Saturday, October 25, 2008

Time to Live

"There are people who put their dreams in a little box and say, Yes, I've got dreams, of course I've got dreams. Then they put the box away and bring it out once in awhile to look in it, and yep, they're still there."
-Erma Bombeck

Saturday, October 18, 2008

Friday, October 17, 2008

A Book You Say?

Someone left me a comment or sent me an email (I forget which) last week about writing a book.

I think I still want to do that (although you probably can't tell it by virtue of the fact that you guys are likely starving to death). I don't know why I haven't been writing. Well I HAVE been writing, just not here, and not anything you'd be interested in. But that's not really fair, is it?

Or do you care?

No matter; from the beginning, it hasn't really been about you. Although I'm glad you came. And it's interesting to see that many of you haven't gone away. This probably sounds like another one of those empty promises, and it may well be (you can never tell they're empty when you make them, can you?), but I certainly am going to try to spend a little more time here.

And I'm not going to roll out all the excuses why I've not been here; come to think of it, there really aren't any good ones, so it'd be pointless to try.

Enough rambling. Just rest assured that I'm not yet dead; I haven't forgotten how to write; my Internet hasn't been cut off; I'm not in prison. I just haven't been writing.

But I'll try not to not write.

Or something.

Thursday, October 16, 2008

Another World Record Holder!

This guy is my hero. Not sure why I find this so awesome; perhaps it's because we're kindred spirits: we both have a bizarre--and utterly useless--yet amazing talent (record breaking, to boot).

At any rate, anyone who can eat a burger that big is amazing in my book!

Wednesday, October 1, 2008

What If?

This morning I woke up excited. It's my 13th birthday, and a month ago my Dad promised to take me to a football game when I turned 13. I've wanted to go for as long as I can remember. Most of my friends at school have been before--it makes me feel kind of childish that I haven't, but Mom has always said that it's a horrible sport, and "no place for civilized humans, much less a child." I, of course, respond that I'm not a child; I'm a young man. She glares at me.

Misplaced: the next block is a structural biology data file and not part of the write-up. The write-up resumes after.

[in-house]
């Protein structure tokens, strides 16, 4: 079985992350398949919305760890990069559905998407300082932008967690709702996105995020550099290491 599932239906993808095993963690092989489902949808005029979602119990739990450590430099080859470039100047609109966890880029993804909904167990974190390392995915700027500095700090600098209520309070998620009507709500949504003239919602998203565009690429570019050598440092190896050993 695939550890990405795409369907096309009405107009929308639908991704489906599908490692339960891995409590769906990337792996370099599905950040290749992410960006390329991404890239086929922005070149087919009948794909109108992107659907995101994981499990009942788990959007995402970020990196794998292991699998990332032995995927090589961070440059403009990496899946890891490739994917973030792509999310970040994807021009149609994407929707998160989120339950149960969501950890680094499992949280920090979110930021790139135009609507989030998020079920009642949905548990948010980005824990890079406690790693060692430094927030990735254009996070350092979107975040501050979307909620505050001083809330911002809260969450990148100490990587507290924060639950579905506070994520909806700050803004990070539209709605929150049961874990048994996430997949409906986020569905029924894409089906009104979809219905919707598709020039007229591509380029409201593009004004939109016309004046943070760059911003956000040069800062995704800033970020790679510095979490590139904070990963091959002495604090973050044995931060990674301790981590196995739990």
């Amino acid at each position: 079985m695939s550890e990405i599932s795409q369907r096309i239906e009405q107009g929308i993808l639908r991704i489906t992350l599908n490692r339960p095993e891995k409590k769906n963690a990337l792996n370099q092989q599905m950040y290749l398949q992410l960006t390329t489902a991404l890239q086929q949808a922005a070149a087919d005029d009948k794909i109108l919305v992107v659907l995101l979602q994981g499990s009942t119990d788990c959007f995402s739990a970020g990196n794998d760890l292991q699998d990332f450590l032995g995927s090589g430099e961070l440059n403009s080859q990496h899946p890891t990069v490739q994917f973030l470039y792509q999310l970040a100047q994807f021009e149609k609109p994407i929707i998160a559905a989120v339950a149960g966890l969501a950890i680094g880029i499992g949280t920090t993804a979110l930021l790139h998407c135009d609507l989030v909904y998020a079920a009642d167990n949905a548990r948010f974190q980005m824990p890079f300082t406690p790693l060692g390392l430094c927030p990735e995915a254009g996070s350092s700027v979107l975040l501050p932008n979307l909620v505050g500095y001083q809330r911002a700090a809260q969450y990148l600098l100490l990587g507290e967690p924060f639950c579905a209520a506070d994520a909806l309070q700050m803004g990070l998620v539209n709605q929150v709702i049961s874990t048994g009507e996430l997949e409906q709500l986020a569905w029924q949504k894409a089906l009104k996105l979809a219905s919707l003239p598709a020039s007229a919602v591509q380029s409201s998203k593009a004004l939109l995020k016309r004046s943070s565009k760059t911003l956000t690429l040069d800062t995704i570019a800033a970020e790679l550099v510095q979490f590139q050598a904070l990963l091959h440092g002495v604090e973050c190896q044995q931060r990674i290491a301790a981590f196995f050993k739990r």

But today was my day. Dad had promised, and yesterday when he got home from work, I was sitting at the kitchen table doing homework while Mom cooked dinner.

"I got tickets to tomorrow's game for you and me, Trent," he said. "I'm taking the day off work."

"Jack!" my Mom exclaimed, dropping a wooden spoon into the Spanish rice. "You CANNOT take him there!" There was fire in her gaze.

"Hon, he's going to see it sooner or later. The longer we wait, the more dangerous it is," Dad said, that soothing, calm tone in his voice.

Mom just looked at him for a minute, glaring with that look that would, if directed at me, cause my backside to start reddening spontaneously. Then her shoulders slumped, her head dropped to her chest, and she started crying quietly, shoulders heaving as big alligator tears dripped onto the stove top. Dad went over to her and wrapped her in his arms, stroked her hair, and whispered to her. It made me horribly sad, but strangely euphoric. I'm growing up, and Mom's starting to realize it. I hate hurting her, but it feels good to know that they're seeing that I need to start making my way into adulthood.

When Dad woke this morning, I was dressed and waiting in the living room.

"Happy Birthday, bud!"

"Thanks. You gonna get ready for the game?" I asked.

"Why don't you eat some cereal while I drink my coffee and shower," he said.

"Already ate," I replied. "How long 'til you'll be ready? We don't want to be late!"

He came over and sat down next to me. "Trent, I know you're excited, but trust me: the game won't start without us, OK?"

I nodded. He smiled at me for a moment. The smile made my chest swell with pride, and my eyes threaten to spill for some odd reason. He shook his head, swallowed, got up and moved back to their bedroom without another word.

We took his truck into the city. Mom wouldn't let us leave until he showed her that our tickets were in the family section of the Coliseum. "If he has to go, he has to go. But he DOESN'T have to sit with those uncivilized cretins." She packed us a light lunch, we loaded up and took off.